Published in The Australian (Sydney), 29 October 2010
MILLIONS are tweeting, but does anyone really care what they have to say?
THE news of the week came through Twitter. The US social media company had just hired its 300th full-time employee. This was, of course, tweeted on Twitter’s very own account and immediately retweeted by hundreds of other users. Which probably means that this seminal event is something the whole world needs to be aware of.
Now that Twitter has more than twice as many employees than the number of characters it allows per message, perhaps it’s time to reflect on this latest internet phenomenon.
It’s easy to ridicule those users who need a global stage to share their daily chores, even their breakfast menu.
More interestingly, Twitter seems to be turning into an oracle. Asking that someone “throw a shoe at this guy NOW” was broadcast on ABC1’s Q&A program moments before an audience member did just that to former prime minister John Howard. The rest is Twitter history (although the ABC claims the studio audience couldn’t read the tweets).
What started off as a tool to revolutionise the way we communicate is looking more and more like the old world we knew, just a tad shorter. Poets are publishing their works (verse by verse), graphics designers are presenting their “text art” pictures and politicians are spreading their messages.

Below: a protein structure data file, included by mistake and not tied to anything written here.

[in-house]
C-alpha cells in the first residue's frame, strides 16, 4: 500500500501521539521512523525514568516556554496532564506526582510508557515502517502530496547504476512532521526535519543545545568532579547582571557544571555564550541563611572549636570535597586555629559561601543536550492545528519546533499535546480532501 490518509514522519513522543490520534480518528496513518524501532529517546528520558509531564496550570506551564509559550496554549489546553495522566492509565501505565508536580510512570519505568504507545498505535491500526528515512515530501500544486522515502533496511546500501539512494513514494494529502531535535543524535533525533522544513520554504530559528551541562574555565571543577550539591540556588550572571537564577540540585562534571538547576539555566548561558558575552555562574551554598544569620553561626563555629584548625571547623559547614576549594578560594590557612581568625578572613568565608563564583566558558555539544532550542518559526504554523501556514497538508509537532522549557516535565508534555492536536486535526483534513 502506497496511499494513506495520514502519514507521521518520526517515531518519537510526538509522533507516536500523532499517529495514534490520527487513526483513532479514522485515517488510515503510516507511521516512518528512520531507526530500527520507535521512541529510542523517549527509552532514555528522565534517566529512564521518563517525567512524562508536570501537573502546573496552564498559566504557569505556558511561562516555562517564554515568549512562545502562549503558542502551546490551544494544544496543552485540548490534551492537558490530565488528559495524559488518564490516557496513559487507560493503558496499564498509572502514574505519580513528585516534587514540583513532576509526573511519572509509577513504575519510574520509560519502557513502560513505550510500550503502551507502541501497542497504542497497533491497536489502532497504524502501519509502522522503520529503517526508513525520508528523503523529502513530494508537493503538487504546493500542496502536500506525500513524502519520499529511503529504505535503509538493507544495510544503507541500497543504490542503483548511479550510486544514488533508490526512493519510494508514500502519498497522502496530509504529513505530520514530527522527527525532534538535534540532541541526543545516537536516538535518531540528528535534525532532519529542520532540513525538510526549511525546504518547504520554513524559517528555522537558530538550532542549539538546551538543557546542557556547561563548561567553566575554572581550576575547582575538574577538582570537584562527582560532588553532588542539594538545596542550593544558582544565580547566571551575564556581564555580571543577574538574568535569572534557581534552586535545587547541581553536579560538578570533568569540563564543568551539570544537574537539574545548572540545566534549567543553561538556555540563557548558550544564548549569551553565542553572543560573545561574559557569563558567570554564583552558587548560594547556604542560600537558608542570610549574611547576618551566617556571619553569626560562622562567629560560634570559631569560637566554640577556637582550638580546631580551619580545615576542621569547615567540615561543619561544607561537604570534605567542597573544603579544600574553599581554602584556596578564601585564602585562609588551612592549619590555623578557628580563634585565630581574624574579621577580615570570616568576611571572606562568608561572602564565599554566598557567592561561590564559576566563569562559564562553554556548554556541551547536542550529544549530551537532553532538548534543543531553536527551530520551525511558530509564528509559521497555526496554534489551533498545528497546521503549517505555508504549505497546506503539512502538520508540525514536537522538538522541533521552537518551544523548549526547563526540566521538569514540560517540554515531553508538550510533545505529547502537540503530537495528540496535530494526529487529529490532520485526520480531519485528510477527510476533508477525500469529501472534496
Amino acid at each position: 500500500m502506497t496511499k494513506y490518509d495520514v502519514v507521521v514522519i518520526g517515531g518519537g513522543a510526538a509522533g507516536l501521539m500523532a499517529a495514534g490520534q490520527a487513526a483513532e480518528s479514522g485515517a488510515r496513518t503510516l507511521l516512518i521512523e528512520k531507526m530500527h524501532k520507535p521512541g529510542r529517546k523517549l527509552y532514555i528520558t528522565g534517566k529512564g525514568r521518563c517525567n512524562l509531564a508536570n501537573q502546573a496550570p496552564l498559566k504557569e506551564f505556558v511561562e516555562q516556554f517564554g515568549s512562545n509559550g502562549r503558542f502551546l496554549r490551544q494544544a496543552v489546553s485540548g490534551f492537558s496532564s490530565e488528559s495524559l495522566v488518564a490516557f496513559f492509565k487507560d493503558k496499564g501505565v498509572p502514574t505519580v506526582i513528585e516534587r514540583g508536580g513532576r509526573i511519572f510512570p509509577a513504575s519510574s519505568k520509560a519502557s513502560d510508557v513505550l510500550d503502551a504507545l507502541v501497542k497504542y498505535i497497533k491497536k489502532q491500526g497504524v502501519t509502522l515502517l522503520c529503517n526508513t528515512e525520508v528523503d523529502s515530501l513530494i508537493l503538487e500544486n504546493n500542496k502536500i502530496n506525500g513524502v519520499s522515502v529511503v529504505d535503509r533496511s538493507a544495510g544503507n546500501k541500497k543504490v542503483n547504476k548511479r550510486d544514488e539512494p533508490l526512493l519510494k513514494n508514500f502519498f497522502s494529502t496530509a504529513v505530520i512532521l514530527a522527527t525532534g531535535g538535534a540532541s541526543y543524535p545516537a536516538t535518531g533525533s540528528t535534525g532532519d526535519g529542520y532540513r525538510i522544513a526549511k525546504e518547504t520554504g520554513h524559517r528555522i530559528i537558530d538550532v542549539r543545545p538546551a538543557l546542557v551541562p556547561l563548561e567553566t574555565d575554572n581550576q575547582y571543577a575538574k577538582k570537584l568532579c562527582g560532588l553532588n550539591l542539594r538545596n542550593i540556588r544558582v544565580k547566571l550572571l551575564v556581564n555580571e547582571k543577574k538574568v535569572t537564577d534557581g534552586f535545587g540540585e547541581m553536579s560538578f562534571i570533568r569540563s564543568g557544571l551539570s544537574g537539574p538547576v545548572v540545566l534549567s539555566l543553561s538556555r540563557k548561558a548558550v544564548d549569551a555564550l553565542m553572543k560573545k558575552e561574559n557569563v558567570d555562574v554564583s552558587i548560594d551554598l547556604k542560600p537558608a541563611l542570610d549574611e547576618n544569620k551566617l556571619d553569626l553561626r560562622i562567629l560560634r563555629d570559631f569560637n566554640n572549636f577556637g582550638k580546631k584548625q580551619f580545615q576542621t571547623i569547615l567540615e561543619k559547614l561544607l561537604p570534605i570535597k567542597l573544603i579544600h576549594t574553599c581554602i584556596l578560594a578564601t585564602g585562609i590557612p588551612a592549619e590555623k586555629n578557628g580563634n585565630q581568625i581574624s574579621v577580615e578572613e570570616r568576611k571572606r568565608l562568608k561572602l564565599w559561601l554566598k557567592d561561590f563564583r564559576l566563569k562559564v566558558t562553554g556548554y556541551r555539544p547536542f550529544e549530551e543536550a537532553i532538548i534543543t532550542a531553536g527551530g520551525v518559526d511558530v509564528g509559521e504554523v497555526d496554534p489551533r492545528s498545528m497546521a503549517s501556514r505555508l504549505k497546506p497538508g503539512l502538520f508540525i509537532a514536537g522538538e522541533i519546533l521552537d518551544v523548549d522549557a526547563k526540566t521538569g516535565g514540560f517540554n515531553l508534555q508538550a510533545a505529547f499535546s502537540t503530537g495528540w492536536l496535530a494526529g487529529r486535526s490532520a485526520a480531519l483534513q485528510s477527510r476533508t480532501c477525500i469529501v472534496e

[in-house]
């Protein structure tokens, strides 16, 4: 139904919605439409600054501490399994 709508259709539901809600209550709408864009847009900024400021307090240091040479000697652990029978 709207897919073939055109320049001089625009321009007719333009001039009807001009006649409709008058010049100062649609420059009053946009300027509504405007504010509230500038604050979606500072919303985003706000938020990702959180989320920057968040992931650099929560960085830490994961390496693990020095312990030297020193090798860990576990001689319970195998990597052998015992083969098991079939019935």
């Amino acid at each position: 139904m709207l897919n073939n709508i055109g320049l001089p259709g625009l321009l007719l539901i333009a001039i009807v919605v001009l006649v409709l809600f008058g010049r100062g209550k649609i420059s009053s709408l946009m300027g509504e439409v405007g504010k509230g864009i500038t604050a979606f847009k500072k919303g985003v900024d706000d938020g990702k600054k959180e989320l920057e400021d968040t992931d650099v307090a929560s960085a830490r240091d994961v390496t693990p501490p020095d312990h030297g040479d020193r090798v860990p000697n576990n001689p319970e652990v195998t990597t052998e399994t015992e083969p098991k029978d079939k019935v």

And where there’s the opportunity to preach, religion cannot be far, either. Having said that, God’s word sounds very different when condensed into something like “Ascension Sunday: Jesus has left the building”. (Luke 24:46-53)
The hopes of tech aficionados that the new world of social media would change the way we think, talk and work is a mirage.
People remain people. They are still interested in the same things, talk about the same subjects and they still have breakfast. Technology may be easier to upgrade than human nature. Now that’s a thought. I better tell my 89 followers on Twitter.